Monica Seles has watched a lot of tennis on television lately. That’s not a good thing when you were once ranked No. 1 in the world.
Seles has been forced to watch for more than a year, exchanging her travel schedule for doctor’s appointments because of a foot injury that she admits may put an end to her career.
The nine-time Grand Slam winner returns to competitive tennis tonight – in Delaware. She will make her debut for the World Team Tennis’ New York Sportimes against the Delaware Smash at the AstraZeneca Tennis Facility.
Since injuring her left foot in May 2003, Seles has flown between Florida and New York to see countless specialists. She says she finally is ready to regain the form that made her the world’s top-ranked player in 1991 and ’92.
“The injury definitely tested my love for the game,” Seles said. “I wanted to try everything I could to come back.”
Sometimes, she admitted, it seemed like a lost cause.
“If I’m not at the level I want to be at, then I won’t be back,” she said. “I will play only at a level I’m used to. Otherwise, forget it.”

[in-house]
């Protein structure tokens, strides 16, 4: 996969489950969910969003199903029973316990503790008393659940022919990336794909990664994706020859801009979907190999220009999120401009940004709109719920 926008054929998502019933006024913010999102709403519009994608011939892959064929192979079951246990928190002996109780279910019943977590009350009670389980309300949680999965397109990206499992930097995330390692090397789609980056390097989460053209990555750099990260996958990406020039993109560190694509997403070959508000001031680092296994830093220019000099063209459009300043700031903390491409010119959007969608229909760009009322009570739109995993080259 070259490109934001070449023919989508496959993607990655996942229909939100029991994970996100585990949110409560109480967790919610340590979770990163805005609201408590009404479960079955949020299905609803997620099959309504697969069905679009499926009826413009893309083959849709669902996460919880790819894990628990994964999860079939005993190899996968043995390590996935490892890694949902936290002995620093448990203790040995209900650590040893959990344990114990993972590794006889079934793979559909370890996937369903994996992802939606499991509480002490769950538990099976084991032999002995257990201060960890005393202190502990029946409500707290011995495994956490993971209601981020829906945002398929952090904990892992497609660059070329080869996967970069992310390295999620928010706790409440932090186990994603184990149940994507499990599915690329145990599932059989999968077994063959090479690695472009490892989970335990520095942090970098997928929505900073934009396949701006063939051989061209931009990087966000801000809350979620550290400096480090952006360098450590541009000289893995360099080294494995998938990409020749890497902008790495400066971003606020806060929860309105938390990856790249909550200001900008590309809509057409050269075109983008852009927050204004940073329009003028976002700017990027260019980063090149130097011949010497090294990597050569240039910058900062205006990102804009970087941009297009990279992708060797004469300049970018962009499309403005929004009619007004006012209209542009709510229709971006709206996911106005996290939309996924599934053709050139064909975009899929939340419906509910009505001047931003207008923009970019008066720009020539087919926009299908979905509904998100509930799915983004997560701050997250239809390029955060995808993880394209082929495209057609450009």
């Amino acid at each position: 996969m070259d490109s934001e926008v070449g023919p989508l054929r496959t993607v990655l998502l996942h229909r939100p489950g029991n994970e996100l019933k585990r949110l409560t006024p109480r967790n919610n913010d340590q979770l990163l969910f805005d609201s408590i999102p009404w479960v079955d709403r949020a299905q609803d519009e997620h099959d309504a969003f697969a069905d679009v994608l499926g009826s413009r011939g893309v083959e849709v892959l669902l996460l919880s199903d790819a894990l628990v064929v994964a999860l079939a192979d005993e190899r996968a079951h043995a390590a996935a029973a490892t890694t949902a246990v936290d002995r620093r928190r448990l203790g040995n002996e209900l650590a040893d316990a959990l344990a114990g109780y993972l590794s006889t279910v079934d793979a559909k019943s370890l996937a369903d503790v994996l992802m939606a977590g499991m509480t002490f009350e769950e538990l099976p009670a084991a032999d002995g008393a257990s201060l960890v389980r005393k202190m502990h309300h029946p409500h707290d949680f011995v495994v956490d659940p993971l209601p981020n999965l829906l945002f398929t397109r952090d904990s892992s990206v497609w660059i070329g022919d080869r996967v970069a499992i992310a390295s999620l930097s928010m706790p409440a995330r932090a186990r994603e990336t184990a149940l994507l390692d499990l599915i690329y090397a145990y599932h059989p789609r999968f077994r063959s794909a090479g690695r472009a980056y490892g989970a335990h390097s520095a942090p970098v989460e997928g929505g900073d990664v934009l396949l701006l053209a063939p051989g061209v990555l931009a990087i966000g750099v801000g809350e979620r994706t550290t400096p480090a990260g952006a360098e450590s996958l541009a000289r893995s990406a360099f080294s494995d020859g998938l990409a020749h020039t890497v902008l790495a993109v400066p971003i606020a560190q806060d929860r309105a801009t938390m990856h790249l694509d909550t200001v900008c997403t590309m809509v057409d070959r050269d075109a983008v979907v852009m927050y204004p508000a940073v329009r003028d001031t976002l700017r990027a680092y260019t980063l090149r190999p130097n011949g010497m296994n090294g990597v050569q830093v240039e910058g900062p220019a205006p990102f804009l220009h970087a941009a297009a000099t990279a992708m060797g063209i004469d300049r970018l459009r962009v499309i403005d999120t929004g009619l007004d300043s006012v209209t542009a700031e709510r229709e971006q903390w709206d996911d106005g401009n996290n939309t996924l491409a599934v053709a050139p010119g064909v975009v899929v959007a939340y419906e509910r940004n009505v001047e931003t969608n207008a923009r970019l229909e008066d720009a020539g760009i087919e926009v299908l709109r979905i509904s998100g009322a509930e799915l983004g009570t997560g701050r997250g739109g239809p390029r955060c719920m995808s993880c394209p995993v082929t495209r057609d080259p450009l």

In her time off, Seles, 30, became an expert on her injury. More importantly, it has been a year of soul searching.
“When I was in a cast, I had to be realistic [about continuing]. There were lots of ups and downs. I would like to try to play again, but I’m happy with what I’ve done.”
Her foot became painful in Rome at the Telecom Italia Open. She was forced to retire from her early-round match against Nadia Petrova.
She played in the 2003 French Open, but clearly was not herself in losing to Petrova, 6-4, 6-0.
It was Seles’ last major tournament. Specialists in New York eventually told her she had suffered a stress fracture because of overuse.
“I saw every specialist,” Seles said. “Either I’ve got too much calcium or too much stress [on the foot]. I’m always pushing it to the limit.”
Seles stayed out of tennis to rest the fracture.
The injury worsened, and doctors put her in a cast from October to March.
Questions about retirement started to come, but Seles wanted to play.
“Anytime you can’t do what you love it’s frustrating,” Seles said. “Your body is telling you, ‘You can’t do it.’
“If I didn’t have that love for it, I wouldn’t go through this.”
She first wanted to return by this year’s French Open. Now, she says, she could return to the WTA Tour in time to play at the U.S. Open in New York Aug. 30-Sept. 12.
Playing for the Sportimes is a way to ease back into the spotlight.
“The year flew by,” Seles said. “It’s good to come back in a positive environment. My ideal goal is to get back on the tour right away. But this is a great way to get matches.”
Still, Seles knows what might be ahead.
“Right now, I don’t even want to think about retirement,” She said. “But I’m realistic about it. This is still uncharted territory for me.”